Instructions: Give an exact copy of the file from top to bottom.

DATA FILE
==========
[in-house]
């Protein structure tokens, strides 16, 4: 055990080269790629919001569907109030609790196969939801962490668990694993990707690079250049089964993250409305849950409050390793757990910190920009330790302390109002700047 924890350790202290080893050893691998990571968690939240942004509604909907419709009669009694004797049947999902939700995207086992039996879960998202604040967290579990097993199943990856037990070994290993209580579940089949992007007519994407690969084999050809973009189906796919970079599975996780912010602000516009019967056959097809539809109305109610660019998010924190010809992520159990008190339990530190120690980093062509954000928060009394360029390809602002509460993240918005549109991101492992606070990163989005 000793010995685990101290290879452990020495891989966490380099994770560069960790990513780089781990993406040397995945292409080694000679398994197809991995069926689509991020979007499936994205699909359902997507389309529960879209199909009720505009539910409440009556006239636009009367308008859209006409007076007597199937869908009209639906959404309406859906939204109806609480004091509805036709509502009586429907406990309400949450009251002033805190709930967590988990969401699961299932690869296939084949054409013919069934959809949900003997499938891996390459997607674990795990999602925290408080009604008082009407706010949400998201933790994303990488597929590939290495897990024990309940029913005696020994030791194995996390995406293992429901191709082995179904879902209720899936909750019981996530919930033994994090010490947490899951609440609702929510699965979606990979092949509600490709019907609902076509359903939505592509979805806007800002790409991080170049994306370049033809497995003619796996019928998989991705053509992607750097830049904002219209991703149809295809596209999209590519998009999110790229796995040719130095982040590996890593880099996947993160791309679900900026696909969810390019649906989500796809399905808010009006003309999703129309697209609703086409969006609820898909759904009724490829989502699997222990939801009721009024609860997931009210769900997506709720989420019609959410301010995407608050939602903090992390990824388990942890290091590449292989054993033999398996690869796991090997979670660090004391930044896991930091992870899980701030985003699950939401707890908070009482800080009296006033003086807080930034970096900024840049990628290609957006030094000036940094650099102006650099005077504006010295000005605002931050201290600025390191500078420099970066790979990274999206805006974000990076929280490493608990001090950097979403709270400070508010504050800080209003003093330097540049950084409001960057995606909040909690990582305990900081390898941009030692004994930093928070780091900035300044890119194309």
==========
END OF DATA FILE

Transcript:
[in-house]
């Protein structure tokens, strides 16, 4: 055990080269790629919001569907109030609790196969939801962490668990694993990707690079250049089964993250409305849950409050390793757990910190920009330790302390109002700047 924890350790202290080893050893691998990571968690939240942004509604909907419709009669009694004797049947999902939700995207086992039996879960998202604040967290579990097993199943990856037990070994290993209580579940089949992007007519994407690969084999050809973009189906796919970079599975996780912010602000516009019967056959097809539809109305109610660019998010924190010809992520159990008190339990530190120690980093062509954000928060009394360029390809602002509460993240918005549109991101492992606070990163989005 000793010995685990101290290879452990020495891989966490380099994770560069960790990513780089781990993406040397995945292409080694000679398994197809991995069926689509991020979007499936994205699909359902997507389309529960879209199909009720505009539910409440009556006239636009009367308008859209006409007076007597199937869908009209639906959404309406859906939204109806609480004091509805036709509502009586429907406990309400949450009251002033805190709930967590988990969401699961299932690869296939084949054409013919069934959809949900003997499938891996390459997607674990795990999602925290408080009604008082009407706010949400998201933790994303990488597929590939290495897990024990309940029913005696020994030791194995996390995406293992429901191709082995179904879902209720899936909750019981996530919930033994994090010490947490899951609440609702929510699965979606990979092949509600490709019907609902076509359903939505592509979805806007800002790409991080170049994306370049033809497995003619796996019928998989991705053509992607750097830049904002219209991703149809295809596209999209590519998009999110790229796995040719130095982040590996890593880099996947993160791309679900900026696909969810390019649906989500796809399905808010009006003309999703129309697209609703086409969006609820898909759904009724490829989502699997222990939801009721009024609860997931009210769900997506709720989420019609959410301010995407608050939602903090992390990824388990942890290091590449292989054993033999398996690869796991090997979670660090004391930044896991930091992870899980701030985003699950939401707890908070009482800080009296006033003086807080930034970096900024840049990628290609957006030094000036940094650099102006650099005077504006010295000005605002931050201290600025390191500078420099970066790979990274999206805006974000990076929280490493608990001090950097979403709270400070508010504050800080209003003093330097540049950084409001960057995606909040909690990582305990900081390898941009030692004994930093928070780091900035300044890119194309």